Introduction

Safety is of prime importance in today's society. In fact, we all want to know how safe our streets are after dark, or whether it is safe to swim in the ocean when we know we share it with sharks. However, when it comes to the safety of those using sophisticated, modern-day equipment, we rely on a false security, believing that the equipment designer has considered all safety issues and has resolved all critical design flaws before the equipment is delivered to the user. If this were true, we would not have manufacturer safety recalls, which occur on a regular basis. In fact, most designers in America are only concerned with equipment performance, producibility, and cost to manufacture, not safety. Safety considerations at the design level are usually limited to issues mandated by law or government regulations (e.g., federal seat-belt laws, Occupational Safety and Health Administration regulations).

Pieces of tunneling equipment in general, and TBMs in particular, are not mass-produced items, but rather are one-of-a-kind prototypes, designed for a specific user with a specific application. As such, these designs are not field-proven to be raft-safe. While TBM manufacturers have been around for decades, the engineering design effort still remains largely void of engineering analysis techniques that would provide safety insight into the design on an a priori basis.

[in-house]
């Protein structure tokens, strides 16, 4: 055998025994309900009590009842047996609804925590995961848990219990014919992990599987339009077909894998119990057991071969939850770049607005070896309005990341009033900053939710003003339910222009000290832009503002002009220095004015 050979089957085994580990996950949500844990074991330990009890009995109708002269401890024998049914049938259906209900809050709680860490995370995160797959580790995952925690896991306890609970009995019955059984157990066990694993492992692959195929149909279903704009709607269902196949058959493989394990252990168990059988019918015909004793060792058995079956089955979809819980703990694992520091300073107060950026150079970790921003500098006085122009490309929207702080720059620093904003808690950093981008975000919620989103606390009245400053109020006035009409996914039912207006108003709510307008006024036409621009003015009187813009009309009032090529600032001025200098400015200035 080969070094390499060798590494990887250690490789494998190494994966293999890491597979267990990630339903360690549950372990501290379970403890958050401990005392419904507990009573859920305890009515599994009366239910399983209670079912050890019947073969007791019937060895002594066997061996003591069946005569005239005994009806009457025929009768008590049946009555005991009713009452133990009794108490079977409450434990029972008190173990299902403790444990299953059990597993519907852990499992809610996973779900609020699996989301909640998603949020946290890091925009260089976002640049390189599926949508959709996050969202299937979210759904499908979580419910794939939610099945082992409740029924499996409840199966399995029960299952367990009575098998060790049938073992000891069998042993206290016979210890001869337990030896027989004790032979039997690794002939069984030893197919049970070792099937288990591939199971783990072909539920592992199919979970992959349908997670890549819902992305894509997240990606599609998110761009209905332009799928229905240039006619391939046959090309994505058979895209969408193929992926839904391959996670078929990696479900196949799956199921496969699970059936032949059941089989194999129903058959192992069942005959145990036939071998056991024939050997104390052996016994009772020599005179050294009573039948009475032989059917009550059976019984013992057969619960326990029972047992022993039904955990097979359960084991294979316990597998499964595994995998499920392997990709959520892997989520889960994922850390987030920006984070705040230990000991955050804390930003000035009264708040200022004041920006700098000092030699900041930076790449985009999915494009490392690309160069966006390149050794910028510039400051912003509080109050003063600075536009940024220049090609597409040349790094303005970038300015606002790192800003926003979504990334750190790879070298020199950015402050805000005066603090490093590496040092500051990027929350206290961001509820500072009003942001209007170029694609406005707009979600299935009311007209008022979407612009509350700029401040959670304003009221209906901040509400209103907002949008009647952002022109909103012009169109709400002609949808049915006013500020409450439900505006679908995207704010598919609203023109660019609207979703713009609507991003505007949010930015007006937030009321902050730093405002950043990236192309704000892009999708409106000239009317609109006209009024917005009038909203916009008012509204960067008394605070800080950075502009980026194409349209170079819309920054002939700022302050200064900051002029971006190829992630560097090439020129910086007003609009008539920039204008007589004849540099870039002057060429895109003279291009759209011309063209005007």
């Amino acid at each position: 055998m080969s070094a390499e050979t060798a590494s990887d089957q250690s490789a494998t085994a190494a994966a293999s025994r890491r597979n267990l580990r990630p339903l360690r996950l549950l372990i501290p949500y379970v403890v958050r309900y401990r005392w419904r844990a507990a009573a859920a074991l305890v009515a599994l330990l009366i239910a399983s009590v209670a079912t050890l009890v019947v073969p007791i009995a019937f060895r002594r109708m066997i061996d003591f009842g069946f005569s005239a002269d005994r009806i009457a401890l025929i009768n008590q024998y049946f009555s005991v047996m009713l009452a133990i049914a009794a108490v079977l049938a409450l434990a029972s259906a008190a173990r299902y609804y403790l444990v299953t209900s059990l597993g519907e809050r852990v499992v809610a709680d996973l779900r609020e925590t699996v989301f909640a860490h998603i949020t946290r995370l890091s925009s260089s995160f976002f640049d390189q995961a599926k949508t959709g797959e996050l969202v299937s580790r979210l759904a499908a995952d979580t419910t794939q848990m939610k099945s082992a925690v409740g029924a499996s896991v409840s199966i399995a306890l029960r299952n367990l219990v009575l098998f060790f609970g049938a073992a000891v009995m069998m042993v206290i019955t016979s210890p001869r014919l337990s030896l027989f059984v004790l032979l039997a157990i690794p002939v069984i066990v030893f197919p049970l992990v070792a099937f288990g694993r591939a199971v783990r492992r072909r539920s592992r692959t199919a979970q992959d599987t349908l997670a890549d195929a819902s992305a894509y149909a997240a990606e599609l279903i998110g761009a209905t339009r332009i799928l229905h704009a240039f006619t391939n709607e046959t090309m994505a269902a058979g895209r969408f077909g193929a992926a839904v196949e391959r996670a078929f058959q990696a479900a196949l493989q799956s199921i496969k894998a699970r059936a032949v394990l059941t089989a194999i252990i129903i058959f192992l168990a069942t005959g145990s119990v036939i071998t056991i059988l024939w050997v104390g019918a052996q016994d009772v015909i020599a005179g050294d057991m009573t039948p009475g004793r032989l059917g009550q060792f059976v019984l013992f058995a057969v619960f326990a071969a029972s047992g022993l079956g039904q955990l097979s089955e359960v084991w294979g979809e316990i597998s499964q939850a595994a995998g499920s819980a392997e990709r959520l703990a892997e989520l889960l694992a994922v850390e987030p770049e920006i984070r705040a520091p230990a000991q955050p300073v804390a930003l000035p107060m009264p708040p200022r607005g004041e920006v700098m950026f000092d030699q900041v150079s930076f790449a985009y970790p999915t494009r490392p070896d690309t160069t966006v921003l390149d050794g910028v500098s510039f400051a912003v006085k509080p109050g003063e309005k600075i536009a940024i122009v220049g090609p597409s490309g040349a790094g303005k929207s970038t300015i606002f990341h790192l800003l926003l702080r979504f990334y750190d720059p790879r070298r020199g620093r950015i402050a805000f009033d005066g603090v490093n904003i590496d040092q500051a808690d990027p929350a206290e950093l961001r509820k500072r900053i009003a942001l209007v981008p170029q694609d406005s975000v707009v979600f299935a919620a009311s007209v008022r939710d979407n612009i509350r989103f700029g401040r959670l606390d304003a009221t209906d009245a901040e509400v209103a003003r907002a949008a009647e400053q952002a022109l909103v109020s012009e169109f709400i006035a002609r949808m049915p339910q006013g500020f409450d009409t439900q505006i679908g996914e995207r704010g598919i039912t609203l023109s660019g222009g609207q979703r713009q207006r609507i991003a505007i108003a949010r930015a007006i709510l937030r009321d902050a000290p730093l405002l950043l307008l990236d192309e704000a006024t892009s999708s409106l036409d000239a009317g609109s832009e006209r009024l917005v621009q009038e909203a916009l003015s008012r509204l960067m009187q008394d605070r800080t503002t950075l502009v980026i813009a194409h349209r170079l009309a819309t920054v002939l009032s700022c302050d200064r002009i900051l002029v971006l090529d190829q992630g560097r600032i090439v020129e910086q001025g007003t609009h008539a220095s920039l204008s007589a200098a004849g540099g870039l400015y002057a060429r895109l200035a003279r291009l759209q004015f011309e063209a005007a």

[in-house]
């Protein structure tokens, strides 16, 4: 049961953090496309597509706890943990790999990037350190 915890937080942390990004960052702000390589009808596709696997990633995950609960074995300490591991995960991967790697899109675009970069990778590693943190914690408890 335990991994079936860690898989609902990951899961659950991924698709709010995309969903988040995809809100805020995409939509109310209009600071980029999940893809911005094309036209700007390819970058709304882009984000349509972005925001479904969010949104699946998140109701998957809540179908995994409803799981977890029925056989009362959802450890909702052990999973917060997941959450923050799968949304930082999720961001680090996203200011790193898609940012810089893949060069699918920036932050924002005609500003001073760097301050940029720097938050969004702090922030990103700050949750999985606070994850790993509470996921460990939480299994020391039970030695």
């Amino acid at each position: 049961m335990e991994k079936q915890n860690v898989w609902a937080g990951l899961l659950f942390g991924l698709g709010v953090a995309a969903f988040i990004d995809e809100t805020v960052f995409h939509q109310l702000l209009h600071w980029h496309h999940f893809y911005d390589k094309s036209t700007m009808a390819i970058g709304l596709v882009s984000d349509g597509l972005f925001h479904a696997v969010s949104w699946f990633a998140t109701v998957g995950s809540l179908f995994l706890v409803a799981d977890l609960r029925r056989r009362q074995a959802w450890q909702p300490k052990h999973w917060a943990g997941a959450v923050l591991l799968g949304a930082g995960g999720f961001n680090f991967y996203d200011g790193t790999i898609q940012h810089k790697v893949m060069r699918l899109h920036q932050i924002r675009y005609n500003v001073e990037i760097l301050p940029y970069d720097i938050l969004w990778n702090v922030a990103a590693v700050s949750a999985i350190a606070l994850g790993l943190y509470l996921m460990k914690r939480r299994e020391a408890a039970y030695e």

Some government agencies (e.g., the National Aeronautics and Space Administration, the Department of Defense, and the Federal Aviation Agency) have been instrumental in developing engineering analysis techniques due to the catastrophic nature of equipment failure in their environments. Techniques such as FMECA and FTA provide great insight into the design before the item is even built. Failure of the design team to perform such analyses leaves the eventual user or operator with equipment for which safety is by chance, not by design. Failure of government agencies and their management and operations contractors to understand fully the benefit of and to require contractually these types of analyses during the design of sophisticated electrical and mechanical systems and equipment can result in preventable, fatal accidents.

This paper will describe two types of analysis, FMECA and FTA, as they apply to typical tunneling equipment and TBMs. Most designers are not even aware that these safety engineering design analyses have been developed to proactively understand equipment modes of failure while the design is still on the drawing board. This stage is the most cost-effective timeframe in which to understand basic failure modes so they can be designed out, rather than being discovered later after a catastrophic event, such as a major injury or loss of life, during in-service use.



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